Despite Scotland’s referendum on independence failing to create a new nation, the September 18th vote may serve a more significant purpose for Scotland and the rest of Europe. That is because politicians in the United Kingdom’s Parliament pledged, in response to the strong showing of pro-separatist voters, devolution of powers to the regional levels of government in the UK, including Scotland. In many regards, it seems the shakeup could benefit the Scots more in the long run than an actual separation.

Scotland’s referendum vote will have reverberations around the continent because it served as a barometer for what territories like Catalonia, Flanders, and the Basque region can accomplish in a time of increasing interdependence. The gains won by the Scottish referendum have the power to influence Europe’s overall narrative regarding what a country needs to preserve its identity and power in the 21st century.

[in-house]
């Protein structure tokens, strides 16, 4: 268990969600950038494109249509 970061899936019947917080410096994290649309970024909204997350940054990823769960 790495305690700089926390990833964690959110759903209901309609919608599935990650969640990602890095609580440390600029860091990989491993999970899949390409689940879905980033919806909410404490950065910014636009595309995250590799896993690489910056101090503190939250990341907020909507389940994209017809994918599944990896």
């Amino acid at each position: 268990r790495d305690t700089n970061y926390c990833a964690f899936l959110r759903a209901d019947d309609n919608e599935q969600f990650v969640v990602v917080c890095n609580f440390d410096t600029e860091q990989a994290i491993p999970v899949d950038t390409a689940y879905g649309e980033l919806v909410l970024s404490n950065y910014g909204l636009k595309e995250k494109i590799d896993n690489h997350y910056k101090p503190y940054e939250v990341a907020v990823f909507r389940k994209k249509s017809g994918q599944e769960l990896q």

During the height of the Better Together campaign, pro-unity politicians pleaded with the Scots, arguing that there would be changes in the relationship. Leading figures like David Cameron, Nick Clegg, Ed Miliband and Gordon Brown have all signed a resolution to that effect – even though specifics on what exactly the Scots could gain are currently slim. But we can expect that it will be to the tune of greater devolution of taxation and welfare authority to the regional Scottish government. Of course there is no guarantee that this resolution will overcome political gridlock—and some Labour party leaders have expressed their reluctance to get onboard.